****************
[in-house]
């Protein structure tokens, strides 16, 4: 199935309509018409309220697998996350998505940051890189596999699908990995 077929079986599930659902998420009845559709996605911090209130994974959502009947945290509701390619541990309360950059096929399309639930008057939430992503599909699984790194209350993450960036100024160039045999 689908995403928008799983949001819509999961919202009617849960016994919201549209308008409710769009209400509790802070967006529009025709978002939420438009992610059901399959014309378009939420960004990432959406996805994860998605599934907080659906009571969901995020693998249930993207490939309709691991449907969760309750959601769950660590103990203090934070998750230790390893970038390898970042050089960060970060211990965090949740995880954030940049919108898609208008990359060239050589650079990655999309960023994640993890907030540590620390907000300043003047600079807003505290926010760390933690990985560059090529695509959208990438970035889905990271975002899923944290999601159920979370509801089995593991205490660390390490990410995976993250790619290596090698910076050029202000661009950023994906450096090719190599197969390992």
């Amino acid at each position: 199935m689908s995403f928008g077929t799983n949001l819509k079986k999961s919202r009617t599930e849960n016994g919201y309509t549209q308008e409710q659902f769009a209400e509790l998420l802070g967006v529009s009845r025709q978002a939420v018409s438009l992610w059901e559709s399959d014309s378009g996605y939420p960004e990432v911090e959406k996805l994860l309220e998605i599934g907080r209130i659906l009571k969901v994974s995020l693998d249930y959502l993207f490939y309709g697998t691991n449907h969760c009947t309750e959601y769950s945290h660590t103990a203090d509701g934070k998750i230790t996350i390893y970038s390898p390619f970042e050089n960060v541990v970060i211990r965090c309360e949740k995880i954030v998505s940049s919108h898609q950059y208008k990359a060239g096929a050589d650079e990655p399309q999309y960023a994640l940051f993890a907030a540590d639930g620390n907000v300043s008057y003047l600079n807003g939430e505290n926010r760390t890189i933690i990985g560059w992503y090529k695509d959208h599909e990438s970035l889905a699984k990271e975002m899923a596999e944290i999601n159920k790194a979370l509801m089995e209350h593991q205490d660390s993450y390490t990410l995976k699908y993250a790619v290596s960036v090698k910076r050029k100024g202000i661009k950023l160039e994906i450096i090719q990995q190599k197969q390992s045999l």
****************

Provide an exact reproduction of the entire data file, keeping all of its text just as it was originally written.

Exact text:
[in-house]
């Protein structure tokens, strides 16, 4: 199935309509018409309220697998996350998505940051890189596999699908990995 077929079986599930659902998420009845559709996605911090209130994974959502009947945290509701390619541990309360950059096929399309639930008057939430992503599909699984790194209350993450960036100024160039045999 689908995403928008799983949001819509999961919202009617849960016994919201549209308008409710769009209400509790802070967006529009025709978002939420438009992610059901399959014309378009939420960004990432959406996805994860998605599934907080659906009571969901995020693998249930993207490939309709691991449907969760309750959601769950660590103990203090934070998750230790390893970038390898970042050089960060970060211990965090949740995880954030940049919108898609208008990359060239050589650079990655999309960023994640993890907030540590620390907000300043003047600079807003505290926010760390933690990985560059090529695509959208990438970035889905990271975002899923944290999601159920979370509801089995593991205490660390390490990410995976993250790619290596090698910076050029202000661009950023994906450096090719190599197969390992």
């Amino acid at each position: 199935m689908s995403f928008g077929t799983n949001l819509k079986k999961s919202r009617t599930e849960n016994g919201y309509t549209q308008e409710q659902f769009a209400e509790l998420l802070g967006v529009s009845r025709q978002a939420v018409s438009l992610w059901e559709s399959d014309s378009g996605y939420p960004e990432v911090e959406k996805l994860l309220e998605i599934g907080r209130i659906l009571k969901v994974s995020l693998d249930y959502l993207f490939y309709g697998t691991n449907h969760c009947t309750e959601y769950s945290h660590t103990a203090d509701g934070k998750i230790t996350i390893y970038s390898p390619f970042e050089n960060v541990v970060i211990r965090c309360e949740k995880i954030v998505s940049s919108h898609q950059y208008k990359a060239g096929a050589d650079e990655p399309q999309y960023a994640l940051f993890a907030a540590d639930g620390n907000v300043s008057y003047l600079n807003g939430e505290n926010r760390t890189i933690i990985g560059w992503y090529k695509d959208h599909e990438s970035l889905a699984k990271e975002m899923a596999e944290i999601n159920k790194a979370l509801m089995e209350h593991q205490d660390s993450y390490t990410l995976k699908y993250a790619v290596s960036v090698k910076r050029k100024g202000i661009k950023l160039e994906i450096i090719q990995q190599k197969q390992s045999l």